Last chance to see Rossetti and Simeon Solomon in Love Revealed
Submitted to: Art 
Posted: October 17 2006


Love Revealed: Simeon Solomon and the Pre-Raphaelites at the Ben Uri Gallery is the first major exhibition of Simeon Solomon to be seen in London since 1906. It demonstrates his re-emergence as a significant figure within the Pre-Raphaelite circle and late 19th century British art, and uncovers his powerful and original talent. Many of the works have not been on public display since the 1860s and 1870s.

Solomon was born into an observant Jewish family in the East End of London in 1840. His elder bother Abraham (1823-62) and sister Rebecca (1832-86) were enjoying some success and he showed precocious artistic talent from an early age. In 1856, aged just 15, he entered the Royal Academy schools to pursue an artistic career himself.

Solomon quickly enjoyed success with his paintings of Old Testament scenes, Jewish ritual and classical subjects and soon became a popular figure within the Pre-Raphaelite circle of artists, writers and aesthetes including Burne-Jones, Rossetti and Swinburne, who enjoyed his company and admired his work. Burne-Jones was so impressed by Solomon’s draughtsmanship that he called him “the greatest artist of us all” and considered him a “rising genius”.

An active homosexual at the time when homosexuality was taboo, Solomon was considered the bad boy of the movement. And it was his homosexuality that led to his fall from grace and ruined his professional career. In February 1873, aged 32, he was arrested in a public lavatory and charged with indecent exposure and “attempting to commit sodomy”.

He was subsequently ostracised from the artistic community, the Jewish community and society as a whole and it became almost impossible for him to exhibit publicly and increasingly difficult for him to sell his work. Growing poverty, an unwillingness to depend on the charity of family and friends who were still prepared to support him and an increasing dependence on alcohol led him to a life of beggary and illness on the streets of London. The last years of his life were spent in a workhouse in London where he continued to practise as an artist, producing deeply personal drawings charged with mystical and visionary intensity. He died in the workhouse in 1905 and is buried in the Willesden Jewish cemetery.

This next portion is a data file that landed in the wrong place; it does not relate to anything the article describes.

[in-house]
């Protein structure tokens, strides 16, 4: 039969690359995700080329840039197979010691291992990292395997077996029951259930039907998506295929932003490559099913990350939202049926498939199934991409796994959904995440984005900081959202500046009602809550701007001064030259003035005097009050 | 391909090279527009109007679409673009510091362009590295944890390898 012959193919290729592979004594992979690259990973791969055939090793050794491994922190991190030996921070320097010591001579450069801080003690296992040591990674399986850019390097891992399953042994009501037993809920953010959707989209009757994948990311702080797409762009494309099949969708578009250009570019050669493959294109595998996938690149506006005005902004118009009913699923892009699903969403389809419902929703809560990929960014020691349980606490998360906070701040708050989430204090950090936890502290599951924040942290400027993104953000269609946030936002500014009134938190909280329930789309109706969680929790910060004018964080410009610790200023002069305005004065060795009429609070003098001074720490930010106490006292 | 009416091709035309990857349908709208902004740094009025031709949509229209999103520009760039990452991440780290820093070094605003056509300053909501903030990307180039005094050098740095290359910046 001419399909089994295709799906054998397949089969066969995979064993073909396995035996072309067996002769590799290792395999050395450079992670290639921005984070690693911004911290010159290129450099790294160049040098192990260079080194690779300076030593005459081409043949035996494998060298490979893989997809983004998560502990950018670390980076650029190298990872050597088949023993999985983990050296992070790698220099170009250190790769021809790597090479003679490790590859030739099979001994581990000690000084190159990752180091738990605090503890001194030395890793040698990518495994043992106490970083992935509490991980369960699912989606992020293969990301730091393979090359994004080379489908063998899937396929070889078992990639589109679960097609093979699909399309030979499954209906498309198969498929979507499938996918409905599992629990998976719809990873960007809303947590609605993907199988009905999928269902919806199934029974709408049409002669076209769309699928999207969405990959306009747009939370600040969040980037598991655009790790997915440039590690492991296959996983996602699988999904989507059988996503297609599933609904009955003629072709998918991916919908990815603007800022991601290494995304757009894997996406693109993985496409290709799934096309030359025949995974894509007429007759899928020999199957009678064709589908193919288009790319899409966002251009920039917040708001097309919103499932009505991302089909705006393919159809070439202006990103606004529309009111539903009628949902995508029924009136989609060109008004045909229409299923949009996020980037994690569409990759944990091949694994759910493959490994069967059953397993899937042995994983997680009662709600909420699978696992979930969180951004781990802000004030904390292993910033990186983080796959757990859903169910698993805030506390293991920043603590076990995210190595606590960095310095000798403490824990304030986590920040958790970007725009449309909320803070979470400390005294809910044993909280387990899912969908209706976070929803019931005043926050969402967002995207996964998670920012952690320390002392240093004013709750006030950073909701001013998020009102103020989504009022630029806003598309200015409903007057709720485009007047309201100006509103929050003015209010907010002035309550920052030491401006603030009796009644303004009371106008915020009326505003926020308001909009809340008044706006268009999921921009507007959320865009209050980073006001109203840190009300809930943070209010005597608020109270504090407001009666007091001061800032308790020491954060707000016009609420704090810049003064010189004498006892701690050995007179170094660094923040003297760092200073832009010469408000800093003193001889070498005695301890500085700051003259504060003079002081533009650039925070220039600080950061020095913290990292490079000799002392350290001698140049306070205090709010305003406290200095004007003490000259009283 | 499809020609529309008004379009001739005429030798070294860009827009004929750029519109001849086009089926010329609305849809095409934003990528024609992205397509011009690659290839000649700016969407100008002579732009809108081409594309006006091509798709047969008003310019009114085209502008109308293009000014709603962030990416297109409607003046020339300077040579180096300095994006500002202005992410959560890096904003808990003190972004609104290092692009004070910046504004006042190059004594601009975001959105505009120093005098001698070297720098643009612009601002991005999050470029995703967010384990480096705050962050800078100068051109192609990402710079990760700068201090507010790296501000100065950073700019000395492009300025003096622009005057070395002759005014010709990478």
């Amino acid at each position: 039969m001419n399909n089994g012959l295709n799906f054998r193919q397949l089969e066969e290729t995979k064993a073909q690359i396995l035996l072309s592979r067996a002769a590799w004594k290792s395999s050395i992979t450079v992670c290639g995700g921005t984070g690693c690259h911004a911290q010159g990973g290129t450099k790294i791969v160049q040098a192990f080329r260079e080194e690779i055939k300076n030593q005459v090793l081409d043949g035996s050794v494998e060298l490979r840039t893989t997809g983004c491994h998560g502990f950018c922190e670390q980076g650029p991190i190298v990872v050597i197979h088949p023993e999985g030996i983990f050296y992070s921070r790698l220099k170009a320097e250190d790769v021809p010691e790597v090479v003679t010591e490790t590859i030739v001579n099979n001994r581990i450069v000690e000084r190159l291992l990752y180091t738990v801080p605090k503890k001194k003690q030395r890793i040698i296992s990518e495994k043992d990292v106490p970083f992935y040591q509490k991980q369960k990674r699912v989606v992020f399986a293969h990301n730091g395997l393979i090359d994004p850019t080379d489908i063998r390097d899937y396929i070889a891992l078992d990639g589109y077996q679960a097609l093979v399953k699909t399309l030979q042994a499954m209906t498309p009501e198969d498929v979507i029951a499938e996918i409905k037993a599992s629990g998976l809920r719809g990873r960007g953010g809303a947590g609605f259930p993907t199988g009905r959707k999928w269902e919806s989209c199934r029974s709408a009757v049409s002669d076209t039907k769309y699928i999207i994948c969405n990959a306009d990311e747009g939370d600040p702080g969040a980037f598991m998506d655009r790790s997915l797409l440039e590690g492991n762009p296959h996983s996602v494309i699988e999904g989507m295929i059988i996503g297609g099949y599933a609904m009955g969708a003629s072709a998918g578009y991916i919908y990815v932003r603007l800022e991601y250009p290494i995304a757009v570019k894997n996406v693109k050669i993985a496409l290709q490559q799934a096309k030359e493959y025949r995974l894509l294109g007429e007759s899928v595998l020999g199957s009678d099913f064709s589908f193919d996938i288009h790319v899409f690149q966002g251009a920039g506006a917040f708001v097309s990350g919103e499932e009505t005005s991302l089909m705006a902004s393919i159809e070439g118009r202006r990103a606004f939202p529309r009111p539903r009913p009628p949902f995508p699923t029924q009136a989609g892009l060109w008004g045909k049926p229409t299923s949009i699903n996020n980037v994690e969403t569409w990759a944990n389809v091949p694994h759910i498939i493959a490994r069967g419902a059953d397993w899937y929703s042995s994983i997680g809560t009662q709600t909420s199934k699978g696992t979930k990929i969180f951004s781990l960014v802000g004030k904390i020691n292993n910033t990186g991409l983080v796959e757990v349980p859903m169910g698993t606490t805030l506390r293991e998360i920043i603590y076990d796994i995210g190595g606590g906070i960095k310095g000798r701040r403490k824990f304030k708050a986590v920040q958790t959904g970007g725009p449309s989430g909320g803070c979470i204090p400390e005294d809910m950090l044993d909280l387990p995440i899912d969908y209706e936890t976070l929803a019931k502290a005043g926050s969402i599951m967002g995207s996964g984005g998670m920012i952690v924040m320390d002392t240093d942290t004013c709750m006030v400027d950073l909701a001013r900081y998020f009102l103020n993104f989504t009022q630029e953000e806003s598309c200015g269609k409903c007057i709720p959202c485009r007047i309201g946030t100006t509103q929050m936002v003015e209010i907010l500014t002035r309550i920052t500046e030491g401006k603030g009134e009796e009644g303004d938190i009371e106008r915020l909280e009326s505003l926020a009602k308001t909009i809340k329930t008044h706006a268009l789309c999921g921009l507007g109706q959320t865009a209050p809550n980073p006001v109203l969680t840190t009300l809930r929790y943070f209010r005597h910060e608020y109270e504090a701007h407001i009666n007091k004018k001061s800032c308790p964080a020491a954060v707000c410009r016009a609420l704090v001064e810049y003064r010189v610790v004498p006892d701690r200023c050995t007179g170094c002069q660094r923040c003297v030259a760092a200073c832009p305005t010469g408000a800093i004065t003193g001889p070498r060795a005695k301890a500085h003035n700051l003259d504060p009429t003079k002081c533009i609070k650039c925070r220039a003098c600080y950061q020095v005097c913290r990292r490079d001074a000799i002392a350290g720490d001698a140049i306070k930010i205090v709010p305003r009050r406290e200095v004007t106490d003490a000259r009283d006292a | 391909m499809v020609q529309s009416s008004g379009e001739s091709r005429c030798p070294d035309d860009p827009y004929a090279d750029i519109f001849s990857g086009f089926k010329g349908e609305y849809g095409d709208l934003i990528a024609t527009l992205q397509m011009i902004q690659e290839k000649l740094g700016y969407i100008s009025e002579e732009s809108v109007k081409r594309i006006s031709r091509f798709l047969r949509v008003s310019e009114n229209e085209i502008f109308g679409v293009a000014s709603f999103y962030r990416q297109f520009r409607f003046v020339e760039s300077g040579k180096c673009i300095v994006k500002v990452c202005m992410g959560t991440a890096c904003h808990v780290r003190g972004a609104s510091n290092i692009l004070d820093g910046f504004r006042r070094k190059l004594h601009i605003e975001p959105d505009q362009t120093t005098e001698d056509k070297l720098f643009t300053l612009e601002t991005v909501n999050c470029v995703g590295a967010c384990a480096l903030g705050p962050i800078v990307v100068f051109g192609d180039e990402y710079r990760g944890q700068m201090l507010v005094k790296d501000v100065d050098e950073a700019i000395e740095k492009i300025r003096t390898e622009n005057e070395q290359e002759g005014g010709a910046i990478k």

The exhibition, organised by the Birmingham Museums & Art Gallery, covers Solomon’s entire career, including his later works after his arrest and disgrace in 1873. This exhibition is mounted to mark the centenary of Solomon’s death and enables the art world today, in recognition, of his work, to put him in context. Love Revealed: Simeon Solomon and the Pre-Raphaelites, is a unique opportunity to rediscover what Oscar Wilde called the “strange genius” of an extraordinary outsider.

A fully-illustrated, 192 page catalogue, £19.95, Love Revealed is the first major publication devoted to Simeon Solomon and explores his work within the context not only of Pre-Raphaelitism but also Aestheticism, Judaism and contemporary studies of masculinity. Six essays written by experts provide new insights into Solomon’s key works and the context in which they were created. Many of the reproduced paintings and drawings have rarely been seen since they were first exhibited over one hundred years ago.

The author, Colin Cruise, who co-curated this exhibition organised by the Birmingham Museums & Art Gallery, is a former senior lecturer in Art History at the University of Staffordshire and is now a freelance curator and writer. He has published widely on the Pre-Raphaelites and the Aesthetic Movement and is the Chair of the Association of Art Historians.

Open to public:

12 September to 26 November 2006

Monday to Thursday, 10am to 5.30pm

Friday, 10am to 3pm

Sunday, 10am to 4pm


£5.00 full charge

£3.00 students, registered disabled and 60+ years

Free for children, Friends and Members of the Ben Uri Gallery


Tickets are available daily at the Ben Uri Gallery

To book in advance please tel: 020 7604 3991

For public information, please ring 020 7604 3991 or or Ben Uri Gallery, The London Jewish Museum of Art, 108a Boundary Rd, St. John’s Wood, London NW8 0RH


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